Public support for impeachment is growing, through still lacks a majority of support, according to the latest polling from Quinnipiac.
In the latest data released on Monday, voters are now virtually split on impeaching President Trump — 47% in favor and 47% against.
However, a small majority of voters are now in support of an impeachment inquiry.
“Following a week when House Democrats announced a formal impeachment inquiry into President Trump and more information emerged about the President’s actions regarding Ukraine, public opinion about impeachment is showing a shift,” Quinnipiac University Polling Analyst Mary Snow said in the release.
Last week, Quinnipiac’s numbers showed a large gap, with only 37% in favor and 57% against impeachment.
Opinion amongst Republicans hardly shifted, though Democrats are now virtually united in support and more independents are shifting towards impeachment.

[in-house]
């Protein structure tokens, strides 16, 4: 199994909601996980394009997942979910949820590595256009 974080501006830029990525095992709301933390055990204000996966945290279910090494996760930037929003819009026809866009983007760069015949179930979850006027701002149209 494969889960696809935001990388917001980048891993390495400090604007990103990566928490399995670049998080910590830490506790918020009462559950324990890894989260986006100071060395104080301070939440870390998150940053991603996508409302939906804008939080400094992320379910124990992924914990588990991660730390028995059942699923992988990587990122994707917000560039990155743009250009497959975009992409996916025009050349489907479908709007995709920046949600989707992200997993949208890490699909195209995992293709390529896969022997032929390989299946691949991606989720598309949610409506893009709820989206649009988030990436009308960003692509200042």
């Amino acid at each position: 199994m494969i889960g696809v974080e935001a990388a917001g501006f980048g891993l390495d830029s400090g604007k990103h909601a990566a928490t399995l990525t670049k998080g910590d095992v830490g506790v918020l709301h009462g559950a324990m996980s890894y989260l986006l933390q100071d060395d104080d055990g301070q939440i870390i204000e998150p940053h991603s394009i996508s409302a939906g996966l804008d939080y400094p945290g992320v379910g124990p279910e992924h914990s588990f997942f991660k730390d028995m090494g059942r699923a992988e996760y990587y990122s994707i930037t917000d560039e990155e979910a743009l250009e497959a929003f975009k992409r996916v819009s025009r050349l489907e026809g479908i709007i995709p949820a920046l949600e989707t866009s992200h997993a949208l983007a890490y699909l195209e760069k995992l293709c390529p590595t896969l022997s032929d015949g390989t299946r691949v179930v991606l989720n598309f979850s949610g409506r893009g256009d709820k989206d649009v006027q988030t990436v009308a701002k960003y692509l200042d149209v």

The explosive allegations that Mr. Trump pressured Ukrainian President Zelensky into investigating former vice president Joe Biden and his son, Hunter Biden, and attempted to hide it from Congress sparked a surge for impeachment.
Dozens of members from conservative and vulnerable swing districts came forward last week to announce their support for an inquiry or moving straight to impeachment.
As the calls reached a fever pitch within her own party, House Speaker Nancy Pelosi launched an official impeachment inquiry, with the lead focus being on the Ukraine allegations.
That incident is the linchpin in the shift in public support for impeachment and has captured the attention of a majority of voters.
According to Quinnipiac’s data, 50% of voters believe Mr. Trump was in the wrong during his conversation with Mr. Zelensky, with 87% of that group believing it was seriously wrong. Generally, 52% of voters said asking a foreign leader for help in an election merits impeachment.
Mr. Trump has denied any wrong doing in the incident, arguing that Democrats are contorting the situation to justify their push for impeachment.
The poll was conducted over the weekend, from September 27 through September 29, with more than 1,000 registered voters surveyed. The poll had a margin of error of 3.6 percentage points.
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